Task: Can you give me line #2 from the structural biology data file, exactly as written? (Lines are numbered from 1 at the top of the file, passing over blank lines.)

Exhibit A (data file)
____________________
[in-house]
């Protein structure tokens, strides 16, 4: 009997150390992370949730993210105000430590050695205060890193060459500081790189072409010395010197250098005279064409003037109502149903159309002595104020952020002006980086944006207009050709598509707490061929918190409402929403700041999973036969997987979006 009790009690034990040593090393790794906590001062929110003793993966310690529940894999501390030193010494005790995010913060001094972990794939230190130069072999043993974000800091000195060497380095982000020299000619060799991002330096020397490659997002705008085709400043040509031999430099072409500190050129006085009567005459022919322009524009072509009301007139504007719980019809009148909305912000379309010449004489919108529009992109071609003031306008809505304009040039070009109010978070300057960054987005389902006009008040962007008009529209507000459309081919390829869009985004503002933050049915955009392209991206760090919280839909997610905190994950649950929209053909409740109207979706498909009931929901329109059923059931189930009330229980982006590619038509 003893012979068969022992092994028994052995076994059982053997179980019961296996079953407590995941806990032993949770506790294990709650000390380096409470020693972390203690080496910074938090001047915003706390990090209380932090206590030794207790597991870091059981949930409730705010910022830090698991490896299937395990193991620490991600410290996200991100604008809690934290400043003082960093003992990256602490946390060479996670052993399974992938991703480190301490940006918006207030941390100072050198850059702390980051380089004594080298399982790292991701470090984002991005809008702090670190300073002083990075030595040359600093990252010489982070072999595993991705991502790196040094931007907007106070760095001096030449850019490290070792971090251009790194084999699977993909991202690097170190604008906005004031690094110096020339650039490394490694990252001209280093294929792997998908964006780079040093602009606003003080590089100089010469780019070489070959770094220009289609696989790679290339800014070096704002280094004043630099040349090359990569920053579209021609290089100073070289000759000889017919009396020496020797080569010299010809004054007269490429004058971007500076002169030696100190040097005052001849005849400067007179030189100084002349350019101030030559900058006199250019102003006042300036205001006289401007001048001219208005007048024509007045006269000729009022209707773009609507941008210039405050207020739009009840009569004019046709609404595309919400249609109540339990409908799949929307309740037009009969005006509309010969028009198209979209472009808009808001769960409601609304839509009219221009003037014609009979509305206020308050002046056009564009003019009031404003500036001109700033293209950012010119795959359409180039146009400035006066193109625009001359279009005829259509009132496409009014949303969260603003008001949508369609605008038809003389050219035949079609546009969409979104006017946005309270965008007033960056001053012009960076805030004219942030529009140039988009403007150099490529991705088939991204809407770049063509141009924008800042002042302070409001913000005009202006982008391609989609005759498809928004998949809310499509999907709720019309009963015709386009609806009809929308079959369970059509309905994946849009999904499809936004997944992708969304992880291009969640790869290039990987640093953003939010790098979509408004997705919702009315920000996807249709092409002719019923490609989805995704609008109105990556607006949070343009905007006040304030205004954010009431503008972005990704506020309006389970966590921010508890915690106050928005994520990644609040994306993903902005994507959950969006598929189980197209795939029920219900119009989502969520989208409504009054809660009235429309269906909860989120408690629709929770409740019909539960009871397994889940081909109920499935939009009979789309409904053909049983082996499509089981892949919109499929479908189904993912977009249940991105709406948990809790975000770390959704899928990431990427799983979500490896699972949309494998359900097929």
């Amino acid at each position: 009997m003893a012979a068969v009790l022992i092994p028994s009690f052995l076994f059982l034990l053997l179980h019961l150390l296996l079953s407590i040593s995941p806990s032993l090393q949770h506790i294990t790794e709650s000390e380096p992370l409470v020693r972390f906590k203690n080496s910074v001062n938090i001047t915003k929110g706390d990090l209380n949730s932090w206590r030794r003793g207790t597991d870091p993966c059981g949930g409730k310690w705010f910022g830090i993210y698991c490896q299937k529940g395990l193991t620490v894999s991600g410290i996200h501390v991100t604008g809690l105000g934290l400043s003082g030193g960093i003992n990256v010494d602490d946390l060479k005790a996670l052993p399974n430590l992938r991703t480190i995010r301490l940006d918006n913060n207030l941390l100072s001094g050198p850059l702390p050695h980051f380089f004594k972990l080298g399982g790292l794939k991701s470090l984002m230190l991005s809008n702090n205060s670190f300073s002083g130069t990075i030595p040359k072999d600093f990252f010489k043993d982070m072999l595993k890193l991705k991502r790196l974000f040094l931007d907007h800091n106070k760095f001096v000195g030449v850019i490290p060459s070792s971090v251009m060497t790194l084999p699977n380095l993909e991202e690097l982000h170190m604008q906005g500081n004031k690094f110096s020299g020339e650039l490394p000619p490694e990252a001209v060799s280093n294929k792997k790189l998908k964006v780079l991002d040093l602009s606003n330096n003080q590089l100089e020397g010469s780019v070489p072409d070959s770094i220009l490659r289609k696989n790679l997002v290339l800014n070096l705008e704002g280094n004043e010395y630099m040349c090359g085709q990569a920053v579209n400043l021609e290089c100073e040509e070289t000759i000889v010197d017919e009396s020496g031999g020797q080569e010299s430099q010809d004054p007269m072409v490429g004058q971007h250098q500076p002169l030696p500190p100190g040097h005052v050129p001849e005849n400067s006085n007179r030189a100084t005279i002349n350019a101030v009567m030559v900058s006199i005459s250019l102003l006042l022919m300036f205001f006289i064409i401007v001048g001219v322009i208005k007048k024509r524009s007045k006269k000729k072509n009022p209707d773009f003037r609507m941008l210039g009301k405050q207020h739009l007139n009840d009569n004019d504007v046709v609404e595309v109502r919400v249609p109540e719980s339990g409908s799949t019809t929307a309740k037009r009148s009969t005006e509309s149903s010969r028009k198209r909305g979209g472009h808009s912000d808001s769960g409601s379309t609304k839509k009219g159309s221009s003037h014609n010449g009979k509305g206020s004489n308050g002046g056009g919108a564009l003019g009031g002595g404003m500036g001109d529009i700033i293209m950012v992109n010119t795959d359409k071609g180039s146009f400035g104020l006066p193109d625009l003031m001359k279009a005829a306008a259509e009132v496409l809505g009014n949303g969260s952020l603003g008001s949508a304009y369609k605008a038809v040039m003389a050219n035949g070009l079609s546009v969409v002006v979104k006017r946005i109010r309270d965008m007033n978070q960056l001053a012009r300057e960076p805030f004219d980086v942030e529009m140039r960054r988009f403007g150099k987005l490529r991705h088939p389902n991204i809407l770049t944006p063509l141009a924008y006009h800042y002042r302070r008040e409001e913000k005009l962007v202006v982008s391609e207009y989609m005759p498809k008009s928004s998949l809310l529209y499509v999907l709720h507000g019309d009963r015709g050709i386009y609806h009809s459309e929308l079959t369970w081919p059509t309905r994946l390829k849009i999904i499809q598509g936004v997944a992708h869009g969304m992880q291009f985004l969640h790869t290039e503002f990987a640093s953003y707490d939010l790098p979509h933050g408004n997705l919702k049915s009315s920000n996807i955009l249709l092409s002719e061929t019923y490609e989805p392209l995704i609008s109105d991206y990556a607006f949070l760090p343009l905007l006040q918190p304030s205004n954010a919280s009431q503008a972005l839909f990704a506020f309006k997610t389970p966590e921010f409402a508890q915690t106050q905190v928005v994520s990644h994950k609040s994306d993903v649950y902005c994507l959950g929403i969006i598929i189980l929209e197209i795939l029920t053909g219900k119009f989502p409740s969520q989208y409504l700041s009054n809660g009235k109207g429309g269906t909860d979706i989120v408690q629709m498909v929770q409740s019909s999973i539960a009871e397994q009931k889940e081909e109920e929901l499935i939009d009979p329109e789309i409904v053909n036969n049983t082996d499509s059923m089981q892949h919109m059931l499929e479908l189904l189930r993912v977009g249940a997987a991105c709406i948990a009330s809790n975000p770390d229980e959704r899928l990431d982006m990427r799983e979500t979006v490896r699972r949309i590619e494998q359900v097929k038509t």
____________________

């Protein structure tokens, strides 16, 4: 009997150390992370949730993210105000430590050695205060890193060459500081790189072409010395010197250098005279064409003037109502149903159309002595104020952020002006980086944006207009050709598509707490061929918190409402929403700041999973036969997987979006 009790009690034990040593090393790794906590001062929110003793993966310690529940894999501390030193010494005790995010913060001094972990794939230190130069072999043993974000800091000195060497380095982000020299000619060799991002330096020397490659997002705008085709400043040509031999430099072409500190050129006085009567005459022919322009524009072509009301007139504007719980019809009148909305912000379309010449004489919108529009992109071609003031306008809505304009040039070009109010978070300057960054987005389902006009008040962007008009529209507000459309081919390829869009985004503002933050049915955009392209991206760090919280839909997610905190994950649950929209053909409740109207979706498909009931929901329109059923059931189930009330229980982006590619038509 003893012979068969022992092994028994052995076994059982053997179980019961296996079953407590995941806990032993949770506790294990709650000390380096409470020693972390203690080496910074938090001047915003706390990090209380932090206590030794207790597991870091059981949930409730705010910022830090698991490896299937395990193991620490991600410290996200991100604008809690934290400043003082960093003992990256602490946390060479996670052993399974992938991703480190301490940006918006207030941390100072050198850059702390980051380089004594080298399982790292991701470090984002991005809008702090670190300073002083990075030595040359600093990252010489982070072999595993991705991502790196040094931007907007106070760095001096030449850019490290070792971090251009790194084999699977993909991202690097170190604008906005004031690094110096020339650039490394490694990252001209280093294929792997998908964006780079040093602009606003003080590089100089010469780019070489070959770094220009289609696989790679290339800014070096704002280094004043630099040349090359990569920053579209021609290089100073070289000759000889017919009396020496020797080569010299010809004054007269490429004058971007500076002169030696100190040097005052001849005849400067007179030189100084002349350019101030030559900058006199250019102003006042300036205001006289401007001048001219208005007048024509007045006269000729009022209707773009609507941008210039405050207020739009009840009569004019046709609404595309919400249609109540339990409908799949929307309740037009009969005006509309010969028009198209979209472009808009808001769960409601609304839509009219221009003037014609009979509305206020308050002046056009564009003019009031404003500036001109700033293209950012010119795959359409180039146009400035006066193109625009001359279009005829259509009132496409009014949303969260603003008001949508369609605008038809003389050219035949079609546009969409979104006017946005309270965008007033960056001053012009960076805030004219942030529009140039988009403007150099490529991705088939991204809407770049063509141009924008800042002042302070409001913000005009202006982008391609989609005759498809928004998949809310499509999907709720019309009963015709386009609806009809929308079959369970059509309905994946849009999904499809936004997944992708969304992880291009969640790869290039990987640093953003939010790098979509408004997705919702009315920000996807249709092409002719019923490609989805995704609008109105990556607006949070343009905007006040304030205004954010009431503008972005990704506020309006389970966590921010508890915690106050928005994520990644609040994306993903902005994507959950969006598929189980197209795939029920219900119009989502969520989208409504009054809660009235429309269906909860989120408690629709929770409740019909539960009871397994889940081909109920499935939009009979789309409904053909049983082996499509089981892949919109499929479908189904993912977009249940991105709406948990809790975000770390959704899928990431990427799983979500490896699972949309494998359900097929």